The Massachusetts Alcoholic Beverages Control Commission issued an advisory yesterday that has some brewers scratching their heads -- and probably worrying about their futures.
The ruling apparently will make it more difficult for small beer makers to get licensed. Many of the state's breweries have what are known as farmer-brewery licenses, which are less expensive and less cumbersome to obtain than full manufacturer license. The licenses also allow breweries to distribute their own beer locally, sell beer on premises, and operate tasting rooms.
The ABCC's advisory -- which followed its decision last week to deny an application for a farmer-brewery license from a new beer maker called Idle Hands Craft Ales -- says a business can get a farmer-brewery license only if at least 50 percent of its beer-making ingredients are grown in Massachusetts. That would pretty much disqualify every brewery in the state.
None of the roughly two dozen breweries that currently have farmer-brewery licenses will be grandfathered, either. "The Commission put the industry on notice that it will apply this ruling prospectively and, specifically, during the next annual renewal cycle to ensure that every applicant for a Farmer-Brewer license meets the state law definition of farmer-brewer," the advisory says. "Moreover, applicants that do not meet the criteria for a Farmer-Brewer license are welcome to apply for a manufacturer’s license." (Some breweries hold both licenses.)
The law creating the farmer-brewery license was written "for the purpose of encouraging the development of domestic farms."
Representatives of Sam Adams and Harpoon declined to tell us whether they think the advisory would affect their popular tasting rooms.
More to come on this developing story. The full text of the ABCC's advisory is below.
THE ALCOHOLIC BEVERAGES CONTROL COMMISSION ("ABCC") ADVISORY
The Alcoholic Beverages Control Commission ("the Commission") endeavors to support and enhance the agricultural community, ensure the long-term viability of agriculture, and support farms that protect the common good in many ways including maintaining open spaces in communities. Through the issuance of Farmer-Brewery licenses, the Commission proudly encourages the development of domestic farming and the people who help it thrive.
Each Farmer-Brewer license exists for the specific public purpose of "encouraging the development of domestic farms." To advance this public purpose, the law requires that a Farmer-Brewer grow cereal grains or hops for the purpose of producing malt beverages. While a licensed Farmer Brewer may import malt, cereal grains fermentable, sugars and hops, this does not eliminate the basic growing requirement. The Commission recently issued a decision relative to Farmer-Brewery licenses. A Farmer-Brewer is any person who grows cereal grains or hops for the purpose of producing malt beverages and who is licensed to operate a Farmer-Brewery.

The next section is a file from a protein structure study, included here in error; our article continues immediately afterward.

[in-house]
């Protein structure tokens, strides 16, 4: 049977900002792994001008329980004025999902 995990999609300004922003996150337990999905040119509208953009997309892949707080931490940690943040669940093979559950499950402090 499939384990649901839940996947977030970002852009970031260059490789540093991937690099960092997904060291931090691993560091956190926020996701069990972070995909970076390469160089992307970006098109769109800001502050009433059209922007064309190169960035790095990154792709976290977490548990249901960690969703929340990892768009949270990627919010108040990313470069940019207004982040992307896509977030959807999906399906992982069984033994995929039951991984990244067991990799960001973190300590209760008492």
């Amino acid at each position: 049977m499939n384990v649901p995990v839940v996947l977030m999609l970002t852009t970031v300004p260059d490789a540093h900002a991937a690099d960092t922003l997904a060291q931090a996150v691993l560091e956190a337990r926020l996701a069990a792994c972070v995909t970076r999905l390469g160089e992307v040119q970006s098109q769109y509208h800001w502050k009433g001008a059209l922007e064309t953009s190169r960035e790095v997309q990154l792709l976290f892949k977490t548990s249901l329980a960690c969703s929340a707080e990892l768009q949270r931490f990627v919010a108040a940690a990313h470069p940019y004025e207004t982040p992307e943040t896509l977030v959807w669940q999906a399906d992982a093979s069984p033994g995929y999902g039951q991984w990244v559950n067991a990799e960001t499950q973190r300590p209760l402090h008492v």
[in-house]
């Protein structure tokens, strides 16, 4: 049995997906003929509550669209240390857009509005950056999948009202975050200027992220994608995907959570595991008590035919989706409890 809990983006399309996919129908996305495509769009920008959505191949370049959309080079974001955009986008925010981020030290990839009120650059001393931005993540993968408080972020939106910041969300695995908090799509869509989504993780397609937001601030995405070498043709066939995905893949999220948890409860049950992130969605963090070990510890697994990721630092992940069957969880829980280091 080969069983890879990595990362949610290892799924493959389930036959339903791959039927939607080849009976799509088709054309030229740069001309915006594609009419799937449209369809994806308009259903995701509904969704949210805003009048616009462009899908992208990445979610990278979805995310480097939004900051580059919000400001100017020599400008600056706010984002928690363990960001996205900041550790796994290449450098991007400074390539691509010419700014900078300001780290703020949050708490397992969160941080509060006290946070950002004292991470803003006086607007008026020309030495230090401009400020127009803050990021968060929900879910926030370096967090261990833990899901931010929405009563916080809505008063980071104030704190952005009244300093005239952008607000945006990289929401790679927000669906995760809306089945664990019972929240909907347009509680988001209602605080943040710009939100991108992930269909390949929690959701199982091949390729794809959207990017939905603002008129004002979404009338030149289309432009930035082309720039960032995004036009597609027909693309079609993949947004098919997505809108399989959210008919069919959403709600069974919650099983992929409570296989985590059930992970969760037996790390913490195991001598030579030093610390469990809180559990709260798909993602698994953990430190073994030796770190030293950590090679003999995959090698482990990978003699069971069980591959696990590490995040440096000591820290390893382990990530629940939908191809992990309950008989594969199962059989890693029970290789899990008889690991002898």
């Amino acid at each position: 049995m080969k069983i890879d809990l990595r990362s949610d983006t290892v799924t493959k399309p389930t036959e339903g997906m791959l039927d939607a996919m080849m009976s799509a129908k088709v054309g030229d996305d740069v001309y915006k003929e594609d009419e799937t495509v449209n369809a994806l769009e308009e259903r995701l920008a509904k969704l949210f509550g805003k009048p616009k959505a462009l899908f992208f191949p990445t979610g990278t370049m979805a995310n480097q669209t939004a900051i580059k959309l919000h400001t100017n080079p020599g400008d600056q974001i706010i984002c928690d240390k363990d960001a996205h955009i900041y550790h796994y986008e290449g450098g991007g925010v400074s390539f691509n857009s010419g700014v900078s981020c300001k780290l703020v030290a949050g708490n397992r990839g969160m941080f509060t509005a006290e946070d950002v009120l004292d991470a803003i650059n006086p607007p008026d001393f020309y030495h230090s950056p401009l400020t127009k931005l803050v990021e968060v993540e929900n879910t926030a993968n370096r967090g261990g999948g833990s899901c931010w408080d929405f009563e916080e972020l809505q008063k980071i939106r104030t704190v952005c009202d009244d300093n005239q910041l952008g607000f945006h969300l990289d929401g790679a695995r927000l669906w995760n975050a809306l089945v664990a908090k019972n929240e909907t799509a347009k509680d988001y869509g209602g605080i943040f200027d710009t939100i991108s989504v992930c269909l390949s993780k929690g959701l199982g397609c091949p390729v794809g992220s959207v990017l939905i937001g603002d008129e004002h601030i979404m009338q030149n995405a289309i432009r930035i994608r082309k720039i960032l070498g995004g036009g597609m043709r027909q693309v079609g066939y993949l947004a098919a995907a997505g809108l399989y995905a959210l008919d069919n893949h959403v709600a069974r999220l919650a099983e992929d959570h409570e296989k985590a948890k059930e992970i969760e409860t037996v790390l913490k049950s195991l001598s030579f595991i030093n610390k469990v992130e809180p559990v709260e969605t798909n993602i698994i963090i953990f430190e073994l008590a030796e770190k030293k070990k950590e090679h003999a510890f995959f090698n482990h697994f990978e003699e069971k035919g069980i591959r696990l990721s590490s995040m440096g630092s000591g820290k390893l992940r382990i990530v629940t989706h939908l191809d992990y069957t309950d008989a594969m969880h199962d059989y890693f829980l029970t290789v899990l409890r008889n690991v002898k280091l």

In its decision, the Commission held that each applicant for a Farmer-Brewery license must document that it grows cereal grains or hops of at least 50%, in the aggregate, of the quantity of cereal grains and hops needed to produce the gallonage of malt beverages estimated to be produced by the applicant during the license term. The Commission also held that when that applicant contracts exclusively for the rights to the yield of cereal grains or hops produced from acreage of domestic farmland that applicant will also be considered to grow "cereal grains or hops for the purpose of producing malt beverages" as required by this law.
For example, if an applicant estimates it will produce "X" barrels of malt beverages in calendar year 2012, and that to produce this volume of malt beverages it will require 200 bushels of cereal grains and 4 bushels of hops, the applicant is required to produce evidence that it grows at least 102 bushels of cereal grains and/or hops used to produce the malt beverages, or that the applicant has exclusive contracts rights to the yield of cereal grains or hops produced from acreage of domestic farmland, or some combination thereof that reaches the "at least 50%" required amount.
The decision dictates compliance with the letter as well as the spirit of Massachusetts General Laws chapter 138, §19C. The Commission put the industry on notice that it will apply this ruling prospectively and, specifically, during the next annual renewal cycle to ensure that every applicant for a Farmer-Brewer license meets the state law definition of farmer-brewer. Moreover, applicants that do not meet the criteria for a Farmer-Brewer license are welcome to apply for a manufacturer’s license. If you have questions concerning this Advisory or would like more information, please call Executive Director Ralph Sacramone at 617-727-3040.
(Issued: Monday, August 1, 2011)
Here's a list of the 21 breweries that had farmer-brewery licenses as of 2010. More have been added since, so this is not a complete, up-to-date list:
Amherst Brewing Co. (Amherst)
Berkshire Mountain Brewers (Great Barrington)
Lefty's Brewing Co. (Bernardston)
Boston Beer Co. (Boston)
Buzzards Bay Brewing (Westport)
BYOB Brewery (Amesbury)
Cape Ann Brewing Co. (Gloucester)
Cape Cod Beer (Hyannis)
Cisco Brewers (Nantucket)
Element Brewing Co. (Millers Falls)
Franklin County Brewing Co. (Greenfield)
Mass Bay Brewing Company (otherwise known as Harpoon) (Boston)
Mayflower Brewing Co. (Plymouth)
Mercury Brewing and Distribution Co. (Ipswich)
Nashoba Valley Spirits (Bolton)
Paper City Brewing Co. (Holyoke)
Sherwood Forest Brewers (Marlborough)
South Shore Brewing Co. (Canton)
Vineyard Brewing Co. (Oak Bluffs)
Watch City Brewing Co. (Waltham)
Wormtown Brewery (Worcester)